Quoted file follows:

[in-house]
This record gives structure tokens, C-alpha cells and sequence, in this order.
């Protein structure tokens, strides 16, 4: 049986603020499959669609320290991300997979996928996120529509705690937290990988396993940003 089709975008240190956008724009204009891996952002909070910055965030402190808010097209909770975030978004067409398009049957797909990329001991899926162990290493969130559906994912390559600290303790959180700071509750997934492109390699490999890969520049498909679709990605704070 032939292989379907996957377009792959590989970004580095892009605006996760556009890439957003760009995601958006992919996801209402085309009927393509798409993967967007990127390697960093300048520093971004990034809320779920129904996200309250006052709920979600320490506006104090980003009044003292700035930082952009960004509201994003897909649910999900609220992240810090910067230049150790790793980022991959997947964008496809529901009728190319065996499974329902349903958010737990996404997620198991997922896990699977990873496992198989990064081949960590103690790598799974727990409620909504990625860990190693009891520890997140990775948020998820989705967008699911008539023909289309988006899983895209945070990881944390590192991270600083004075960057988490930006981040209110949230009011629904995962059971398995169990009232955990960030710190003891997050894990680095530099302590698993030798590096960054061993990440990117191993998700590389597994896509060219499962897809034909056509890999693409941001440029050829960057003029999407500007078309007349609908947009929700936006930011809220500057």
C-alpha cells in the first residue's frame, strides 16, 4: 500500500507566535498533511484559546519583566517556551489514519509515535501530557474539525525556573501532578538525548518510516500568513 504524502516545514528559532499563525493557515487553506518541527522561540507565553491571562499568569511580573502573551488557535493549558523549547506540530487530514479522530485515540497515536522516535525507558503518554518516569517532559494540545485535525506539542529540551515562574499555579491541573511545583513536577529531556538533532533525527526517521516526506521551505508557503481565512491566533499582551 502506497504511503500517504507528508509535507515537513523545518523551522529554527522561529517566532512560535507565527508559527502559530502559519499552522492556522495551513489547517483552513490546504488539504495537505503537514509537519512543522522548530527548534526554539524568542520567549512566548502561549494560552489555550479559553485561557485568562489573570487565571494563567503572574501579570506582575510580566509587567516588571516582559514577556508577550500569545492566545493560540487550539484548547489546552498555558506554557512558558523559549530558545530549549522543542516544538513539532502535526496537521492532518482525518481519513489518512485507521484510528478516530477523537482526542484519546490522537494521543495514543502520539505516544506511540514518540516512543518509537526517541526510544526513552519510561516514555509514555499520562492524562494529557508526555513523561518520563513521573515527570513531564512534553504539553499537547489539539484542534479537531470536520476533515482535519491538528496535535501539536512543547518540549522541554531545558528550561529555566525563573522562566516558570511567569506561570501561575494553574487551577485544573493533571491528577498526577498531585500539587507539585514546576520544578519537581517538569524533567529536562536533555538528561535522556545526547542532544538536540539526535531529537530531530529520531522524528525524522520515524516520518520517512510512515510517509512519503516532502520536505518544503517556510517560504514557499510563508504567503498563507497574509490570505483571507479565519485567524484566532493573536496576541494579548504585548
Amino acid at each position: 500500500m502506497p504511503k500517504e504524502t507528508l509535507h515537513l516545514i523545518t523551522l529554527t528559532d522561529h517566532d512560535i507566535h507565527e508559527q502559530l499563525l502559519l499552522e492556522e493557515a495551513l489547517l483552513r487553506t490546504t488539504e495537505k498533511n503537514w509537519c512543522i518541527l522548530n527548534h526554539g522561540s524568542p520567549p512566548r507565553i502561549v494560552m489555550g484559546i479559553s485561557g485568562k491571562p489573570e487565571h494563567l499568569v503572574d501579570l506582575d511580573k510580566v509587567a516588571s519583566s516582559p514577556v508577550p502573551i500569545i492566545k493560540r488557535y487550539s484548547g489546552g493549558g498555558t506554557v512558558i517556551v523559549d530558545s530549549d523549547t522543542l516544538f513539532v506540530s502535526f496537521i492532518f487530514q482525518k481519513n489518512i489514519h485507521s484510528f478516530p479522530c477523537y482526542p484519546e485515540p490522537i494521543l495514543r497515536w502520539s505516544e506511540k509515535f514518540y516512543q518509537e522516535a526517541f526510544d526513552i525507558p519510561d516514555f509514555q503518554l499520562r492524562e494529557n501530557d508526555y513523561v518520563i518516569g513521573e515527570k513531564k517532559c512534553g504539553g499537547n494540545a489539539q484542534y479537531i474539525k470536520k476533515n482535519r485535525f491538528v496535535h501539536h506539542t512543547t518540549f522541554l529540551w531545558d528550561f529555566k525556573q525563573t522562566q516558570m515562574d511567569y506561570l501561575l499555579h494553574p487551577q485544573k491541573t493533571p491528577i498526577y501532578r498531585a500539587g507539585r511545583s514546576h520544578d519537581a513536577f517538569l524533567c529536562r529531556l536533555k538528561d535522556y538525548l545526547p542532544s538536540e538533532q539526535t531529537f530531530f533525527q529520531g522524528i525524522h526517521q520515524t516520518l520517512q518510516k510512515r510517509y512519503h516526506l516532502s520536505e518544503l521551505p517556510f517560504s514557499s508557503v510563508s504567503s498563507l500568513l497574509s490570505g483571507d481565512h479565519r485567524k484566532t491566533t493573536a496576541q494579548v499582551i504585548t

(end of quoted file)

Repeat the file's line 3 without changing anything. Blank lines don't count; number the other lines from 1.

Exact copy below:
């Protein structure tokens, strides 16, 4: 049986603020499959669609320290991300997979996928996120529509705690937290990988396993940003 089709975008240190956008724009204009891996952002909070910055965030402190808010097209909770975030978004067409398009049957797909990329001991899926162990290493969130559906994912390559600290303790959180700071509750997934492109390699490999890969520049498909679709990605704070 032939292989379907996957377009792959590989970004580095892009605006996760556009890439957003760009995601958006992919996801209402085309009927393509798409993967967007990127390697960093300048520093971004990034809320779920129904996200309250006052709920979600320490506006104090980003009044003292700035930082952009960004509201994003897909649910999900609220992240810090910067230049150790790793980022991959997947964008496809529901009728190319065996499974329902349903958010737990996404997620198991997922896990699977990873496992198989990064081949960590103690790598799974727990409620909504990625860990190693009891520890997140990775948020998820989705967008699911008539023909289309988006899983895209945070990881944390590192991270600083004075960057988490930006981040209110949230009011629904995962059971398995169990009232955990960030710190003891997050894990680095530099302590698993030798590096960054061993990440990117191993998700590389597994896509060219499962897809034909056509890999693409941001440029050829960057003029999407500007078309007349609908947009929700936006930011809220500057």